IBM's latest cloud deal shows how it's winning business from competitors

SaaS provider Smart Energy Water has signed a multi-million dollar, five-year deal with IBM after beginning its cloud journey elsewhere

This is how IBM Cloud is wooing the energy and utility sector SaaS provider Smart Energy Water has signed a multi-million dollar, five-year deal with IBM after beginning its cloud journey elsewhere

IBM Cloud on Wednesday announced a five-year, multi-million dollar agreement with Smart Energy Water (SEW), a SaaS provider for the energy and utility sector. SEW is migrating critical workloads to IBM from another cloud provider, with plans to tap into IBM's analytics, AI and IOT capabilities to speed up its application development. While IBM's cloud business hasn't grown as fast as Amazon's or Microsoft's, IBM says it's now winning business from companies like SEW that began their journey to the cloud elsewhere. 

"More and more, there's a problem customers are faced with," said Patrick Grubbs, IBM's VP of Strategic Sales for Watson & Hybrid Cloud Platform. "Many think, 'If I've chosen to move all my workloads to Azure or Amazon, it's all going to work.' The reality is, that's nowhere near the truth.

IBM has made some big bets on a hybrid and multi-cloud future -- including its $34 billion Red Hat acquisition -- and Grubbs suggested it's paying off.

"I find a lot of customers who have said, 'we've decided to move all of our applications to' -- pick your cloud, it may be Google, Azure or Amazon -- they've found they've moved the easy part," he said. At that point, however, they find they're left with workloads that simply don't run on those clouds, or "the enterprise support those other clouds purport to have are nowhere near what they actually need."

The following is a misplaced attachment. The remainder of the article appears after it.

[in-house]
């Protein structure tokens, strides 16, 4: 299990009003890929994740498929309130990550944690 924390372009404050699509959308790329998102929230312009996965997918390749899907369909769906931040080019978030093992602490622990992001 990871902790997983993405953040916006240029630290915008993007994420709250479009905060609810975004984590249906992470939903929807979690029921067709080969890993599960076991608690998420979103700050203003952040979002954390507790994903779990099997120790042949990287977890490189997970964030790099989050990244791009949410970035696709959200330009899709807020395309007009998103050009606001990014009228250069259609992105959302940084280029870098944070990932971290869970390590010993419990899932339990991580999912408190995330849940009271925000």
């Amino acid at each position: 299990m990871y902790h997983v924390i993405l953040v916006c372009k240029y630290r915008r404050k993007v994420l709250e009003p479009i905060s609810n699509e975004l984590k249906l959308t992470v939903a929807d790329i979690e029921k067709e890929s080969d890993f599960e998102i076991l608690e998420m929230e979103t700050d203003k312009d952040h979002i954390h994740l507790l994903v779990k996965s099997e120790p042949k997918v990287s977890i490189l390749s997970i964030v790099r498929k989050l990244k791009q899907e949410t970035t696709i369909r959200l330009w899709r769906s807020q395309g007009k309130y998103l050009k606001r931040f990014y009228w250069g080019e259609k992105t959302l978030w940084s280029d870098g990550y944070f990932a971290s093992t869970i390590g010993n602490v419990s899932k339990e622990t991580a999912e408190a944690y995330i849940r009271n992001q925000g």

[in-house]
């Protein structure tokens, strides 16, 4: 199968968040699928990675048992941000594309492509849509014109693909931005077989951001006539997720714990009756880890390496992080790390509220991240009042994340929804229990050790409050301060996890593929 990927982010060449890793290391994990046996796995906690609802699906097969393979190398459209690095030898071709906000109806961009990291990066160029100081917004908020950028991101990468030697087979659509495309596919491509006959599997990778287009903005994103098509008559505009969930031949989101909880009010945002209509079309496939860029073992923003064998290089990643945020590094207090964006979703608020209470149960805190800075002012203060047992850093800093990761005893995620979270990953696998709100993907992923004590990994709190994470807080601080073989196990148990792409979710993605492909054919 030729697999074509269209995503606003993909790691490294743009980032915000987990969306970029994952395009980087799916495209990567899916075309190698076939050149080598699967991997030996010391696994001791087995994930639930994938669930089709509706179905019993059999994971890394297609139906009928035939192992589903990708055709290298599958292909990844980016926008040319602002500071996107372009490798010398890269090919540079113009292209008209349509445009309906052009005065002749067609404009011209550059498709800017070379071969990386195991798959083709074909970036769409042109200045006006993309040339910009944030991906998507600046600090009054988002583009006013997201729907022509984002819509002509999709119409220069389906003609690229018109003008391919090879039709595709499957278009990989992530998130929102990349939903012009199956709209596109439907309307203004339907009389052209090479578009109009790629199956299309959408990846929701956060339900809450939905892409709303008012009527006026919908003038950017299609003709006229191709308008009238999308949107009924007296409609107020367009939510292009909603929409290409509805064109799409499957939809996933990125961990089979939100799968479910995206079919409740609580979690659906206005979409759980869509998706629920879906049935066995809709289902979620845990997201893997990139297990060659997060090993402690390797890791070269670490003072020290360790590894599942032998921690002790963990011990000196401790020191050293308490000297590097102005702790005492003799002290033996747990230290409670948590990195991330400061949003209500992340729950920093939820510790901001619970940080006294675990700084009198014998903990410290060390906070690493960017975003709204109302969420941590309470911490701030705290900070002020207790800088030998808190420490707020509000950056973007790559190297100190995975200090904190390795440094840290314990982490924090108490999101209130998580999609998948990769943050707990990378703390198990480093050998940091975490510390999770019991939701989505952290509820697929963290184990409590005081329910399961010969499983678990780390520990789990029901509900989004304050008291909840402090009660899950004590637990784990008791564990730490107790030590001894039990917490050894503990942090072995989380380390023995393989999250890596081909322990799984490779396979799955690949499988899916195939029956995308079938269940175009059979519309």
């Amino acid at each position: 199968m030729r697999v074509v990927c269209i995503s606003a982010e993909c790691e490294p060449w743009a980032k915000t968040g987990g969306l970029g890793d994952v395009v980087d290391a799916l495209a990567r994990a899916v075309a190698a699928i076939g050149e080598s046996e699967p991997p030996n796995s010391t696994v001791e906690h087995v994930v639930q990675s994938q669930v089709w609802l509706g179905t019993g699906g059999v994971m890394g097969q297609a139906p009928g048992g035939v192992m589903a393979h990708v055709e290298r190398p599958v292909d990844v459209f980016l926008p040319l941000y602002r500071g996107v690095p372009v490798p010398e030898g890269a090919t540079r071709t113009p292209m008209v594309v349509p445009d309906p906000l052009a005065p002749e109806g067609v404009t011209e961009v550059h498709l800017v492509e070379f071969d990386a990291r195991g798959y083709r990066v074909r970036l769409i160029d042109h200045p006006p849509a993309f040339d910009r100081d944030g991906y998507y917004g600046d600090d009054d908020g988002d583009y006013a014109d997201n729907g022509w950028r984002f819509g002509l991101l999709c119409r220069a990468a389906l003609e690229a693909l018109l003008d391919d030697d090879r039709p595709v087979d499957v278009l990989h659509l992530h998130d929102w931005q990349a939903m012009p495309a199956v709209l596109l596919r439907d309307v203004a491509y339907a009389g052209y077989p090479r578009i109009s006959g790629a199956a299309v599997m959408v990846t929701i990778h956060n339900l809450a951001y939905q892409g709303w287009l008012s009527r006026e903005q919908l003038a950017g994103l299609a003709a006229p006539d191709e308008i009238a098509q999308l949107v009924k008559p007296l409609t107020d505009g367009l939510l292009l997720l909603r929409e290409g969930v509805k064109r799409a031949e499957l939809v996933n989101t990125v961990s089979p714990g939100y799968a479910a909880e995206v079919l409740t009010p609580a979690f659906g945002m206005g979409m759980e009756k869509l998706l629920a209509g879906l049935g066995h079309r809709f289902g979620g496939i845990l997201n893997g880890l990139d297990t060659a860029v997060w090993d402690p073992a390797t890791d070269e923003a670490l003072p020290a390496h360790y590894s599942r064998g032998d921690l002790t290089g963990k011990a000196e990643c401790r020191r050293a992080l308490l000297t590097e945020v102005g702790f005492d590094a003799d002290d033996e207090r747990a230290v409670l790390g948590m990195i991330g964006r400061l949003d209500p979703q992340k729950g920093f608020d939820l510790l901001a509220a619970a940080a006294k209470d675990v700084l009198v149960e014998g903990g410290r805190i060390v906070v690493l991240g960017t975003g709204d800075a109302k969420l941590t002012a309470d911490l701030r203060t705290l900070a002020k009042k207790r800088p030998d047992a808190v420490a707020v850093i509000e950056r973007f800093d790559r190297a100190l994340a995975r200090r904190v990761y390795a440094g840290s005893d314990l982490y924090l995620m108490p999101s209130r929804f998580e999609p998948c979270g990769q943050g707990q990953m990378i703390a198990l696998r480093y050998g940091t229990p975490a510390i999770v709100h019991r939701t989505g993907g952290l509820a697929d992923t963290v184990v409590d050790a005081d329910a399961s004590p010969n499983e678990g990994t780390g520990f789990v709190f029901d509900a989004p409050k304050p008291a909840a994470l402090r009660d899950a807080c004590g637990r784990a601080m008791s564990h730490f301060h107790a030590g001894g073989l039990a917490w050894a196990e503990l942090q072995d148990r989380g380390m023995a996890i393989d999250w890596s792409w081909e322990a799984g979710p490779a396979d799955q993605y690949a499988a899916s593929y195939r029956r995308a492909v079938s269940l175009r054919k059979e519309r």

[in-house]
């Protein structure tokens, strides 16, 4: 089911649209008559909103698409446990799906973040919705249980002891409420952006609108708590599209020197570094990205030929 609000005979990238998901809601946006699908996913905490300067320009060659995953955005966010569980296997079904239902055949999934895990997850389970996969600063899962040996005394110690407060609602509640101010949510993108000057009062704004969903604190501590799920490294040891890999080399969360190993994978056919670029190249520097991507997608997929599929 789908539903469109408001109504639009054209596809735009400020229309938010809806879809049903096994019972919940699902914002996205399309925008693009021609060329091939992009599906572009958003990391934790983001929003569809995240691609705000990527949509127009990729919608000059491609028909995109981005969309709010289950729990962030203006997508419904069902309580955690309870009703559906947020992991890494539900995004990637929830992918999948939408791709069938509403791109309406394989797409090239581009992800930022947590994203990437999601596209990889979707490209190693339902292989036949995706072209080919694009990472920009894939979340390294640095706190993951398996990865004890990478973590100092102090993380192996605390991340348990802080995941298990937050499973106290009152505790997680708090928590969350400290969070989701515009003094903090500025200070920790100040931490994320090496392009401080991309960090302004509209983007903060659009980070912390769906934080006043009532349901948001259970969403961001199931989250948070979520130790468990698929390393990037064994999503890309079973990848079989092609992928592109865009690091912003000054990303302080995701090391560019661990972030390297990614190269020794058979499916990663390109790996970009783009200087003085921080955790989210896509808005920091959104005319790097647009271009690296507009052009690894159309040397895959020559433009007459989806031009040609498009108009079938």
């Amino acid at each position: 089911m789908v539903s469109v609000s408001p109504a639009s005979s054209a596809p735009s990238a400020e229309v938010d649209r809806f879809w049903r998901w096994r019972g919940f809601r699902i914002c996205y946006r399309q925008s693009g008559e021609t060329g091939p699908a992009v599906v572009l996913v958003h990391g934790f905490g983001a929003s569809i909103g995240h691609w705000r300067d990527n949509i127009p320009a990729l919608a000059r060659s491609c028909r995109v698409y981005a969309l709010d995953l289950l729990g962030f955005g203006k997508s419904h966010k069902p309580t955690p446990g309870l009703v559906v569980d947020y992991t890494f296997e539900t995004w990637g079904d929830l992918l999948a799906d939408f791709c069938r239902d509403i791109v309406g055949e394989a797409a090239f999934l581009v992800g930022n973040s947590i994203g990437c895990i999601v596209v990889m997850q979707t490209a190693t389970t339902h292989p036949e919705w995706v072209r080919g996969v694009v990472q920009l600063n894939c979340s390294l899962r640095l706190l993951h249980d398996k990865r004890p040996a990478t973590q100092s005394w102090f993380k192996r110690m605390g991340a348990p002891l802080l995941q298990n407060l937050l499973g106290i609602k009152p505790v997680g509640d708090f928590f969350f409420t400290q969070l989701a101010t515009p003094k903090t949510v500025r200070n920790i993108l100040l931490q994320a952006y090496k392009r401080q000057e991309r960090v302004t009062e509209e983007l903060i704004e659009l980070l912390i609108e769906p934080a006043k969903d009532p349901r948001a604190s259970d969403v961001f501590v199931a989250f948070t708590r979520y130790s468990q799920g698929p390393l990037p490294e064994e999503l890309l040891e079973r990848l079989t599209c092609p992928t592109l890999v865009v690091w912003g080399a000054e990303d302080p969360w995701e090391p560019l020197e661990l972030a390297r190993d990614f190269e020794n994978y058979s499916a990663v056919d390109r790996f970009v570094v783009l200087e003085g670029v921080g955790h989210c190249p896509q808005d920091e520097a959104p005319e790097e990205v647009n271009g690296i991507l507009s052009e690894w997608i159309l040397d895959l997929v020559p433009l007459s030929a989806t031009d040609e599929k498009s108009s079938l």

SEW is turning to IBM to provide a common global infrastructure for its enterprise web and mobile applications, which serve more than 150 utility companies. Its applications include customer engagement and mobile workforce engagement applications, online bill processing, energy efficiency tools and tools for real-time data collection and management.

In addition to helping SEW host and manage its applications, Grubbs said IBM will help the SaaS provider speed up the growth of its install base. "It's about using IBM Cloud but also the rest of IBM," he said, such as practitioners from IBM services or its AI and IOT offerings.

IBM's emphasis on different services and capabilities -- including hybrid and multi-cloud deployments -- is especially helpful in the energy sector, which has to deal with aging infrastructure, stringent regulatory requirements and high consumer expectations. IBM Cloud also recently signed deals with TenneT Energy, Ista UK, and Hydro Ottawa.

Grubbs said the company is targeting a wide range of industries, with recent big wins in the telco business and financial services. IBM has already secured more than $3 billion in cloud deals in 2019, including a $550 million cloud services agreement with Vodafone and a deal with Westpac, one of Australia's largest banks. 

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